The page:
Hull Missing response

During Return Home Interviews ( RHI) the VEMT team have identified issues that require early intervention in order to minimise future risks, i.e. online safety/grooming and therefore have accepted referrals for 1-1 work as part of the emerging pathway referrals with direct work completed by the Youth Engagement Worker.

Every month a Quality Assurance dip sample is undertaken of Return Home interviews to ensure that standards are being maintained.  This is to ensure that the child’s voice is clearly being heard within the interview, that staff are being ‘professionally curious’ in their approach to ensure that they are getting sufficient information to ascertain risks and needs and that effective follow-up, referrals and signposting is being offered. The theme for the dip Sample is decided by the VEMT Team Manager in consultation with the Contextual Safeguarding Officer.

The quality of the RHIs has greatly improved in the past 12 months. By promoting the ‘best-placed person’ approach and offering consistency to the child, this is enabling relationships to be built, trust to be gained and quality discussion about the needs of the child and how services can work together to formulate an effective safety plan. Staff completing RHIs are advised to record in such a way that each individual interview is a ‘story’ in its own right, not a continuation from one before. This allows the external reader to clearly see the preparation in doing the RHI, the interview itself and the follow-up actions.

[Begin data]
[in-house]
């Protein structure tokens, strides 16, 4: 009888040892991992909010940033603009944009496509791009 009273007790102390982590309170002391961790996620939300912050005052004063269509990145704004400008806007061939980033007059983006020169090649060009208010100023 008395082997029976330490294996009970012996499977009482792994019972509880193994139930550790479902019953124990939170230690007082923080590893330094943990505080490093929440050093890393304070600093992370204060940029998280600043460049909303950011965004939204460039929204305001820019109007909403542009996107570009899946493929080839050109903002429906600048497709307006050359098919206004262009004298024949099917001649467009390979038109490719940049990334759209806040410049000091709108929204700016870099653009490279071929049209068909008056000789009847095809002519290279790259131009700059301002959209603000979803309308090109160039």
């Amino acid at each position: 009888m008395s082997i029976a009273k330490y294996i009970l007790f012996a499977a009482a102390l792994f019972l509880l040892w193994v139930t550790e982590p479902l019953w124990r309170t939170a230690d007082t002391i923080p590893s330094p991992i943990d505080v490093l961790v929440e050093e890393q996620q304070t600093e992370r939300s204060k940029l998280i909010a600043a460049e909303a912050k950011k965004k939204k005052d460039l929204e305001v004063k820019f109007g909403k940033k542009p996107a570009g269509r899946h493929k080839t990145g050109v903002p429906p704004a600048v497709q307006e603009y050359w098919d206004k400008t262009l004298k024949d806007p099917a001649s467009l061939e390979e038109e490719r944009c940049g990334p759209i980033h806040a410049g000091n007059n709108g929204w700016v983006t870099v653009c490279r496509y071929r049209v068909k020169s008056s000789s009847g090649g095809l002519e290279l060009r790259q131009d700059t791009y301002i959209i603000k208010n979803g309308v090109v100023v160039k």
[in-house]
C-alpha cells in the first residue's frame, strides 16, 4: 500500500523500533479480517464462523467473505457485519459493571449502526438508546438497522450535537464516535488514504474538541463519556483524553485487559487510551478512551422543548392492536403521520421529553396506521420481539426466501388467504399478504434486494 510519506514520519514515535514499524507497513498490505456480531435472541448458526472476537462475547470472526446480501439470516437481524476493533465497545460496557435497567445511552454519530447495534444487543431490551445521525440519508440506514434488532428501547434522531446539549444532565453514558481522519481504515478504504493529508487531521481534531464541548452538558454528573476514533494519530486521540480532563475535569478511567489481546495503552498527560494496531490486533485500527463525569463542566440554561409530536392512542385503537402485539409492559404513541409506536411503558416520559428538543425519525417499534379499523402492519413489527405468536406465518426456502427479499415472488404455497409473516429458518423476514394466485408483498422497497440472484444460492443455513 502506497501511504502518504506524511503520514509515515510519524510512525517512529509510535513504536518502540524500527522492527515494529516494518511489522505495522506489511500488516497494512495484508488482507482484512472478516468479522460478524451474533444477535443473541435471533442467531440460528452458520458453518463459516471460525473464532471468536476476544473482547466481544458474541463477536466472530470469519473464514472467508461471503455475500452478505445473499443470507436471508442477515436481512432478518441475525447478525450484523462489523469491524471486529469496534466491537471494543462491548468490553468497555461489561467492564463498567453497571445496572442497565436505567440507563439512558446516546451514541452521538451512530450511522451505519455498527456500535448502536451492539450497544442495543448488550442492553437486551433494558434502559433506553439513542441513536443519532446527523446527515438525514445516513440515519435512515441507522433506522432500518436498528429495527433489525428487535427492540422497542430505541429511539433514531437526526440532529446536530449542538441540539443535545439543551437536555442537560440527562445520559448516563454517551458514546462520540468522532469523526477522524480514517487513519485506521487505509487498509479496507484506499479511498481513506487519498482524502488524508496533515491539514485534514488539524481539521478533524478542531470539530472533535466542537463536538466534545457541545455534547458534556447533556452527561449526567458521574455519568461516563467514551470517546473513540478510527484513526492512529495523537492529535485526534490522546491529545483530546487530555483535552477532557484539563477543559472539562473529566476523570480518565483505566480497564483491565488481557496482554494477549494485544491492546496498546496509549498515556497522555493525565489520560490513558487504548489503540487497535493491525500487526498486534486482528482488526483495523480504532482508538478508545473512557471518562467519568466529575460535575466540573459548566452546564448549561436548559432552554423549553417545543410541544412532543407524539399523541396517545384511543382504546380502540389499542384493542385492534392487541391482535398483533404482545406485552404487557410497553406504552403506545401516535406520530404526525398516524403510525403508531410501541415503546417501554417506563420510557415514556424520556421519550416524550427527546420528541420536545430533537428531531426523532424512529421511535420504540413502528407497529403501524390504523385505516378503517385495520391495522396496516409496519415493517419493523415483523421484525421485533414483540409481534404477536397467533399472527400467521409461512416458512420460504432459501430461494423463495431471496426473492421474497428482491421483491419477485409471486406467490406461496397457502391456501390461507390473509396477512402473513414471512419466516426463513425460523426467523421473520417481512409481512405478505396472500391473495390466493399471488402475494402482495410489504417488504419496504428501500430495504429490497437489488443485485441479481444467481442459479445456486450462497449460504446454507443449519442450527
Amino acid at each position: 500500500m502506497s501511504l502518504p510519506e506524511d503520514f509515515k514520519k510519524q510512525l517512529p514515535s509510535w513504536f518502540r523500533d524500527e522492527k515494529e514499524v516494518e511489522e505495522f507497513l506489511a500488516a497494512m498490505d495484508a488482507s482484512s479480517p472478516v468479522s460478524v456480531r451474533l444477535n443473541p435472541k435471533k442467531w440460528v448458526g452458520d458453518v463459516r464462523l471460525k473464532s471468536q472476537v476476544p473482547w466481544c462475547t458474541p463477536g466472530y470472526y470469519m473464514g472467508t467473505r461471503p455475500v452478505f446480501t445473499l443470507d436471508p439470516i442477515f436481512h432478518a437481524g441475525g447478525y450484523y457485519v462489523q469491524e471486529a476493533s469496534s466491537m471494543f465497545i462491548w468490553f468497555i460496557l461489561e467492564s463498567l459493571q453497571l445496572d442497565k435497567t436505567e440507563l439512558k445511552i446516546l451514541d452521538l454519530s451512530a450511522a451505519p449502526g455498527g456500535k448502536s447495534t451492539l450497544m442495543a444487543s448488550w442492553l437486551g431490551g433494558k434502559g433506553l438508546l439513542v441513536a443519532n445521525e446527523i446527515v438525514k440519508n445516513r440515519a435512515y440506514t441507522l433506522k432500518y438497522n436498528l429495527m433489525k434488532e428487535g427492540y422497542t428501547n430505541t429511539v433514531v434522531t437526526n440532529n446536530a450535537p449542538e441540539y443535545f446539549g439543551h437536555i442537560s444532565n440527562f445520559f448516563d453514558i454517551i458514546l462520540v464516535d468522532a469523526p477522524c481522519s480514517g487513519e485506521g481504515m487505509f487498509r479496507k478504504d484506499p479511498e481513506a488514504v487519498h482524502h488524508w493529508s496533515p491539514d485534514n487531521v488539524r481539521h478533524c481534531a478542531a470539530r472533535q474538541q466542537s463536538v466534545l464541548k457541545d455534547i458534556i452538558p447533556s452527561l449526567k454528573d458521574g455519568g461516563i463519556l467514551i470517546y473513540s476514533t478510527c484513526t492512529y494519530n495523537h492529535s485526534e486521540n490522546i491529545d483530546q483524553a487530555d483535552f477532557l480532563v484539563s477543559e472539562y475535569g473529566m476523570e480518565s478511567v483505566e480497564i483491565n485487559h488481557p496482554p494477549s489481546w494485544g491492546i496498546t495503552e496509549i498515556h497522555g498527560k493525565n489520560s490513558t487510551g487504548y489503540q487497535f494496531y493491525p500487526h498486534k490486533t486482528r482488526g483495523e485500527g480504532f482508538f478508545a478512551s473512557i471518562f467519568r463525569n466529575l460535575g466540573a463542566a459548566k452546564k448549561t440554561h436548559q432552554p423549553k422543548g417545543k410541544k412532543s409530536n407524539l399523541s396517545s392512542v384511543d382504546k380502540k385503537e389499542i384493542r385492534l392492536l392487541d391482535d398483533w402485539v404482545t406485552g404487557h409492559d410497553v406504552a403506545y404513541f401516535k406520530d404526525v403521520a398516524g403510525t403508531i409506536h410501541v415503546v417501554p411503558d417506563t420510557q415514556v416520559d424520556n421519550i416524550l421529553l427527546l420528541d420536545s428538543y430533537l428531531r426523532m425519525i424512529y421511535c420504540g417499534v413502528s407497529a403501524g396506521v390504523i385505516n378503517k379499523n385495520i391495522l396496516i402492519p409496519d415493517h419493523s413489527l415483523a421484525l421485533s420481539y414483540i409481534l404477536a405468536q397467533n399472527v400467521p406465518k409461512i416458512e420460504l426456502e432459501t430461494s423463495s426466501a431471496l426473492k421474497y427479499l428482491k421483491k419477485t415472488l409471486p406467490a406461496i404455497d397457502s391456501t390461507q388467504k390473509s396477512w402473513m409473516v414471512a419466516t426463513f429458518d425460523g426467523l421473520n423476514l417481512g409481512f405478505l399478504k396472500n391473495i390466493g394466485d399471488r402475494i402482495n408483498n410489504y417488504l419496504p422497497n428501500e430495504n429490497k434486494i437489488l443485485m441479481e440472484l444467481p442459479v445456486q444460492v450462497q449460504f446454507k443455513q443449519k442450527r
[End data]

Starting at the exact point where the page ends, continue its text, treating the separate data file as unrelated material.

Within the future behaviours section of the RHI, the staff are encouraged to use the Signs of Safety approach and clearly reference from the contents of the discussion what we are worried about? What is working well and what needs to happen.  This approach will continue to be embedded.

Every child and young person who participated in a Return Home Interview received a follow-up call after 2-3 weeks to offer them the opportunity to provide feedback on the services they received, monitor referral progress and also do a welfare check to see how things were since the missing episode. A snap survey was used to capture these results as below.

There is an option on the form for free text to allow for individual comments. Below is a selection of the comments made:

“The worker did some safety planning with me in case I felt like running away again”

I learnt that people can use you to make you do things”

“He really listened to me”

“I would like to thank xxxx for what she did and reassuring my child to talk to me rather than running away.”

“Really happy as I am now getting the help I need”.

The VEMT Team and the Humberside Police Locate Team continue to have a daily morning call to share information about children that are currently missing, identify and known contacts/addresses and ensure that the police have a copy of the updated Philomena/Missing Person Action Plan. Following this meeting, any additional tasks are allocated to the responsible Social worker or Team Manager.